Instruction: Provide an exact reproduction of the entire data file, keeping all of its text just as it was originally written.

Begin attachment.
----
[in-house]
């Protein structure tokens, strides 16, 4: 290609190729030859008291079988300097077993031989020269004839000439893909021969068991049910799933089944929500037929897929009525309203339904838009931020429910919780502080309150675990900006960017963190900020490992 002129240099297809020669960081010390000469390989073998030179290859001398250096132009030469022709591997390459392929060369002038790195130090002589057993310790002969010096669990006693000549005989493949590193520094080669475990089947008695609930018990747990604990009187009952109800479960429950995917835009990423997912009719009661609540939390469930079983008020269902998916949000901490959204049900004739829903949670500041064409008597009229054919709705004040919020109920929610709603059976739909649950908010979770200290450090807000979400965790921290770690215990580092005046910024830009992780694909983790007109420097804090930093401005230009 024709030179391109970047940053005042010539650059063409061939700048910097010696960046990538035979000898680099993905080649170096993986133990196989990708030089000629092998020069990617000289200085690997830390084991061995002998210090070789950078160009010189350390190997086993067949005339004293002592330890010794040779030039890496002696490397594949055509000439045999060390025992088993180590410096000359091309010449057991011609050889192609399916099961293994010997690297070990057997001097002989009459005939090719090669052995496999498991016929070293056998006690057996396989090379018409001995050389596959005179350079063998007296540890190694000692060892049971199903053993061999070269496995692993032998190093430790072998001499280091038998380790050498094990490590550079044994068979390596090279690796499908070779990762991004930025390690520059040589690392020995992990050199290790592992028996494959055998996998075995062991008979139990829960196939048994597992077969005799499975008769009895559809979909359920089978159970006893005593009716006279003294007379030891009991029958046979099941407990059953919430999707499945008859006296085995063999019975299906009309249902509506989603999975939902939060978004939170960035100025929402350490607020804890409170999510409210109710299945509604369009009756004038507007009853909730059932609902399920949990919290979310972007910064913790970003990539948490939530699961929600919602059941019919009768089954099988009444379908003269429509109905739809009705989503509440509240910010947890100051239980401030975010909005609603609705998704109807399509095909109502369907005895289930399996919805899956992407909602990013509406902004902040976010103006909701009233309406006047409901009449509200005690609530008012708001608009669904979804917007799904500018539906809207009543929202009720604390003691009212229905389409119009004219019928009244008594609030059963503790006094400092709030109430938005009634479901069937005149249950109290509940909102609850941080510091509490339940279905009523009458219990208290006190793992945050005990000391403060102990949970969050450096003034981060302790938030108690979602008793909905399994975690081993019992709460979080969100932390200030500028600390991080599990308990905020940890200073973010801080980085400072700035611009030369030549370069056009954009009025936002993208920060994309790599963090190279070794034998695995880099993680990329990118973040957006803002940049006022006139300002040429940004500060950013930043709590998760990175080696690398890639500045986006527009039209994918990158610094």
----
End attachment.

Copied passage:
[in-house]
């Protein structure tokens, strides 16, 4: 290609190729030859008291079988300097077993031989020269004839000439893909021969068991049910799933089944929500037929897929009525309203339904838009931020429910919780502080309150675990900006960017963190900020490992 002129240099297809020669960081010390000469390989073998030179290859001398250096132009030469022709591997390459392929060369002038790195130090002589057993310790002969010096669990006693000549005989493949590193520094080669475990089947008695609930018990747990604990009187009952109800479960429950995917835009990423997912009719009661609540939390469930079983008020269902998916949000901490959204049900004739829903949670500041064409008597009229054919709705004040919020109920929610709603059976739909649950908010979770200290450090807000979400965790921290770690215990580092005046910024830009992780694909983790007109420097804090930093401005230009 024709030179391109970047940053005042010539650059063409061939700048910097010696960046990538035979000898680099993905080649170096993986133990196989990708030089000629092998020069990617000289200085690997830390084991061995002998210090070789950078160009010189350390190997086993067949005339004293002592330890010794040779030039890496002696490397594949055509000439045999060390025992088993180590410096000359091309010449057991011609050889192609399916099961293994010997690297070990057997001097002989009459005939090719090669052995496999498991016929070293056998006690057996396989090379018409001995050389596959005179350079063998007296540890190694000692060892049971199903053993061999070269496995692993032998190093430790072998001499280091038998380790050498094990490590550079044994068979390596090279690796499908070779990762991004930025390690520059040589690392020995992990050199290790592992028996494959055998996998075995062991008979139990829960196939048994597992077969005799499975008769009895559809979909359920089978159970006893005593009716006279003294007379030891009991029958046979099941407990059953919430999707499945008859006296085995063999019975299906009309249902509506989603999975939902939060978004939170960035100025929402350490607020804890409170999510409210109710299945509604369009009756004038507007009853909730059932609902399920949990919290979310972007910064913790970003990539948490939530699961929600919602059941019919009768089954099988009444379908003269429509109905739809009705989503509440509240910010947890100051239980401030975010909005609603609705998704109807399509095909109502369907005895289930399996919805899956992407909602990013509406902004902040976010103006909701009233309406006047409901009449509200005690609530008012708001608009669904979804917007799904500018539906809207009543929202009720604390003691009212229905389409119009004219019928009244008594609030059963503790006094400092709030109430938005009634479901069937005149249950109290509940909102609850941080510091509490339940279905009523009458219990208290006190793992945050005990000391403060102990949970969050450096003034981060302790938030108690979602008793909905399994975690081993019992709460979080969100932390200030500028600390991080599990308990905020940890200073973010801080980085400072700035611009030369030549370069056009954009009025936002993208920060994309790599963090190279070794034998695995880099993680990329990118973040957006803002940049006022006139300002040429940004500060950013930043709590998760990175080696690398890639500045986006527009039209994918990158610094």